The insights for business success from this story could fill a book.  In a nutshell, it offers striking testimony for the cycle of success a company can generate when its top priority is the common interests of everyone touched by the organization inside and out. When that is done well and selflessly, you’re well on your way to creating a great organization where people love to work and customers love doing business.

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The care and feeding of employee EGOs.

When you hear someone say, “That person’s got quite an ego,” it’s rarely meant as a form of flattery.  In fact, it typically carries a lot of negative baggage.  But without a “healthy ego,” a person can be pretty dysfunctional.  Indecisive.  Defensive.  Insensitive.  Accusatory.  Insecure.  Risk averse.  You name it.

One way to think of ego in a positive light is to look at what it takes to maintain a healthy one.  Using the word EGO as an acronym, here are three key requirements:

  • E-xpectations
  • G-oals
  • O-ptions 

If you want to mess with people’s heads, be fuzzy about what you expect them to do. Then give them a rash of trouble when they fail to meet your expectations.  That problem crops up quite a bit in the annual ritual of the performance review and appraisal process.  What starts out at the beginning of the year looking like a clearly defined set of goals and objectives often becomes a sore point of contention. The employee and the supervisor discover they had different pictures in their respective heads of what successful completion looks like, and guess who usually wins the argument.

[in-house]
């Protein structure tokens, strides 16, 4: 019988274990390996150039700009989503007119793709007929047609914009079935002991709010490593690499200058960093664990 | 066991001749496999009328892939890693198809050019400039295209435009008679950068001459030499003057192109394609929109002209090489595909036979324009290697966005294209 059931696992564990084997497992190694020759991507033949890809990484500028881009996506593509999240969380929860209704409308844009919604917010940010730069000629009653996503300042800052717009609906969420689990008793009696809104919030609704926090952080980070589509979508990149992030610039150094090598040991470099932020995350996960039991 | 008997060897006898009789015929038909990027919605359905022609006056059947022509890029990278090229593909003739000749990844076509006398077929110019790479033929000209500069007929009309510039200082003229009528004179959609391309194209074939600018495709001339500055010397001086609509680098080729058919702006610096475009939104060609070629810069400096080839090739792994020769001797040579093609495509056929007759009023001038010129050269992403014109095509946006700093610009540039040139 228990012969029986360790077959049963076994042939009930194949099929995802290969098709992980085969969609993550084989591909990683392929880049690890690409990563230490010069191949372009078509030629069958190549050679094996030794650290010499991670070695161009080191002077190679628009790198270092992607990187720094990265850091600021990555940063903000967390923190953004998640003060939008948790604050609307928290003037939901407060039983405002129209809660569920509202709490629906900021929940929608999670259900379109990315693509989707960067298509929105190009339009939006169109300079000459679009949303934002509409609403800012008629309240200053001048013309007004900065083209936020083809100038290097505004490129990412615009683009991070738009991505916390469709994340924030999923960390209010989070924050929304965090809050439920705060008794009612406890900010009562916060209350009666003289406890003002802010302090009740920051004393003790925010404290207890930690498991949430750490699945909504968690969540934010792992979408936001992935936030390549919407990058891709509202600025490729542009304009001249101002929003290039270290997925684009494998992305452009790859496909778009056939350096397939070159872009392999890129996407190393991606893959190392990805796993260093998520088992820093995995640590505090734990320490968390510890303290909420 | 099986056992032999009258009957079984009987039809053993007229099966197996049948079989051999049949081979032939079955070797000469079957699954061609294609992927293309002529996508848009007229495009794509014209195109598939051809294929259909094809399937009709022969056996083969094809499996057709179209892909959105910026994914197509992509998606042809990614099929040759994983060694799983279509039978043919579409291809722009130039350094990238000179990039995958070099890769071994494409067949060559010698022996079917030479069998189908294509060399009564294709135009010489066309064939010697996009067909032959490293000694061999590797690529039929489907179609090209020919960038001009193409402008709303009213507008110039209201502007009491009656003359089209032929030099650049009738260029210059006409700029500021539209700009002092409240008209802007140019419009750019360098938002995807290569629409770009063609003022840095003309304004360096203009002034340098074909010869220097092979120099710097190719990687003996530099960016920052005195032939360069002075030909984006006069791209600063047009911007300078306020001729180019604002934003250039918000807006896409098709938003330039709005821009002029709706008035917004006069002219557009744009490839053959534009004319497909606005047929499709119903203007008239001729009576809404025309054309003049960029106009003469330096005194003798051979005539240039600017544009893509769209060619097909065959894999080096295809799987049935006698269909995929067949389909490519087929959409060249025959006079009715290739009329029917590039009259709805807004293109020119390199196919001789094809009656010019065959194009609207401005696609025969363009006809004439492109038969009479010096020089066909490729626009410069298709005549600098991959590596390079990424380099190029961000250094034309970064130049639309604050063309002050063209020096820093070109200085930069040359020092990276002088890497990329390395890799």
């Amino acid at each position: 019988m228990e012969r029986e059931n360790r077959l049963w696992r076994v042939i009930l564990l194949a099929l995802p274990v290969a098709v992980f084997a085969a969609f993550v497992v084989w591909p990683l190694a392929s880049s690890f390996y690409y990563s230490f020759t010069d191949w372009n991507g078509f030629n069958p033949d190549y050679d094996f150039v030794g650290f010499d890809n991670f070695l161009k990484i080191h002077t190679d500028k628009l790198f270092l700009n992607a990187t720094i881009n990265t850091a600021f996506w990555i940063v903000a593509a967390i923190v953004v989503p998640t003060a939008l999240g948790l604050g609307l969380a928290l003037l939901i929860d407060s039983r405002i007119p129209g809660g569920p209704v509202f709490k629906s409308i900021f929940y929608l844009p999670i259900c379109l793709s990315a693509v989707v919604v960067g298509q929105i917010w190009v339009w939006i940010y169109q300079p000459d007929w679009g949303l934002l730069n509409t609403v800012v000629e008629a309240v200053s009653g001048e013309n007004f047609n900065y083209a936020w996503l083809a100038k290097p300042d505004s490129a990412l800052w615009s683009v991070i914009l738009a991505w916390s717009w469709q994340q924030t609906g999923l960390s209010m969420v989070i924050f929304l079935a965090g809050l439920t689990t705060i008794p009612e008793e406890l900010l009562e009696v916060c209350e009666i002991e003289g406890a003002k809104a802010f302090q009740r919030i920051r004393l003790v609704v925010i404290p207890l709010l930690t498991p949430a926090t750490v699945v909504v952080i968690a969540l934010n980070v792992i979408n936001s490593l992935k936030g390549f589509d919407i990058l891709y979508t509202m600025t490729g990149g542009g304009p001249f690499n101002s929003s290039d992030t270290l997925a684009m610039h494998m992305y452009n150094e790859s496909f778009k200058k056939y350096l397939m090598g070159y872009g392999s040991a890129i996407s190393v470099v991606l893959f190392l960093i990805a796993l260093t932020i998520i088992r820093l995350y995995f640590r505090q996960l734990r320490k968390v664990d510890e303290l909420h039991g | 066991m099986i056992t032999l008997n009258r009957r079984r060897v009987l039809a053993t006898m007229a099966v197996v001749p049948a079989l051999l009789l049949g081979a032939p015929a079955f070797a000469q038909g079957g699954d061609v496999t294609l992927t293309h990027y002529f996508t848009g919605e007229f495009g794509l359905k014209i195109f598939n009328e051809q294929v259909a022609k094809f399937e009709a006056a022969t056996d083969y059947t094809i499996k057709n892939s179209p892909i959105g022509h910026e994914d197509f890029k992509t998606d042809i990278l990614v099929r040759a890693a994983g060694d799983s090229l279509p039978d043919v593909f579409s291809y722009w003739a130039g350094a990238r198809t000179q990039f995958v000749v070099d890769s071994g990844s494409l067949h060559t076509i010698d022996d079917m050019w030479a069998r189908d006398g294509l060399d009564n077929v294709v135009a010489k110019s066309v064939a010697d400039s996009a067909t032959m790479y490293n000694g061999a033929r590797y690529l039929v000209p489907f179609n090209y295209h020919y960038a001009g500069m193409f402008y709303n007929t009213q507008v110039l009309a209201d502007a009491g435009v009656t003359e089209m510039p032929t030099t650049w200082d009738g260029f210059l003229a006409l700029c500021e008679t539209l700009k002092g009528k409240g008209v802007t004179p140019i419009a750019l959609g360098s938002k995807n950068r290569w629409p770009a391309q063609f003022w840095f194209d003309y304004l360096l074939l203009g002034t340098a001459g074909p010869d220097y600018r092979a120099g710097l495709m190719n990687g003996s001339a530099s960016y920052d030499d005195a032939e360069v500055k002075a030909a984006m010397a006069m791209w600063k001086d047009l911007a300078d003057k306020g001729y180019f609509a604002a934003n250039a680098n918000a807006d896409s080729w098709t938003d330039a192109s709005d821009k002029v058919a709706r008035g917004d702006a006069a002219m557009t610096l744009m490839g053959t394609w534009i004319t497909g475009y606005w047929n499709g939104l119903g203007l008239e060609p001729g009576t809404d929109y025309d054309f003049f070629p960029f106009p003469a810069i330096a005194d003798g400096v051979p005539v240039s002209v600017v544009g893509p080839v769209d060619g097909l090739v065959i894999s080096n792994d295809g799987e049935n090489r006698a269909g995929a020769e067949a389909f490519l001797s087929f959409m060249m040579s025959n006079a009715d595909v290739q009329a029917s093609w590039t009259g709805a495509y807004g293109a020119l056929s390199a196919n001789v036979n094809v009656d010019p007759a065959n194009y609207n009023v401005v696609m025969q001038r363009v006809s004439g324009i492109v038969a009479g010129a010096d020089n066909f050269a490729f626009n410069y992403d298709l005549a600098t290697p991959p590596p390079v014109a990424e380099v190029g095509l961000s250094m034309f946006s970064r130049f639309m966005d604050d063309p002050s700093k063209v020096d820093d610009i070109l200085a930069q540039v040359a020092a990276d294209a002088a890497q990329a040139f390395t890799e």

Even the best of employees can get bruised egos from that kind of experience.  Both people bear responsibility for making the process work, but the supervisor has to take the lead in making sure they’re on the same page from the outset.

Remember the classic exchange between Alice and the Cheshire cat in Alice in Wonderland? Alice is wandering around lost, and the cat asks her where she’s going.  She replies that she really doesn’t know, and the cat says, well then, any road will take you there.

I don’t know if Alice was suffering from a shaky ego – after all, she was a fictional character in a far-flung fantasy.  But if you’re a real live, flesh and blood human being, your ego is in jeopardy if you don’t have clear goals for yourself.  When it comes to the workplace, employees and supervisors alike have to make sure that clear, meaningful goals are in place if they want to keep people feeling happy, health and whole.


Getting to the Heart of Employee Engagement book
Getting to the Heart of Employee Engagement: The Power and Purpose of Imagination and Free Will in the Workplace by Les Landes

In my new book, Getting to the Heart of Employee Engagement, I talk about imagination and free will as the two essential qualities that differentiate human beings most from all other living creatures.  When it comes to free will, our capacity to make choices – to do things that aren’t dictated by the program that controls other animals – is a forceful driver of people’s attitudes and behaviors.

Failing to appreciate that force leads to a basic misunderstanding about human nature in the workplace. The old bromide that people resist change is a classic example.  Fact is, people change all the time.  What they resist – and what they don’t like – is being forced to change without having a say in the matter.  People hate not having the control that comes with choices and options.  What’s more, they won’t trust anyone who takes that control away from them, and their performance on the job is usually pretty subpar when they don’t get it.

Bottom line, healthy EGOs are a big part of what makes the business world go ‘round.  So take the time to make sure employees are clear on their E-xpectations, G-oals and O-ptions if you want to keep them tuned in, turned on and ready to go the extra mile.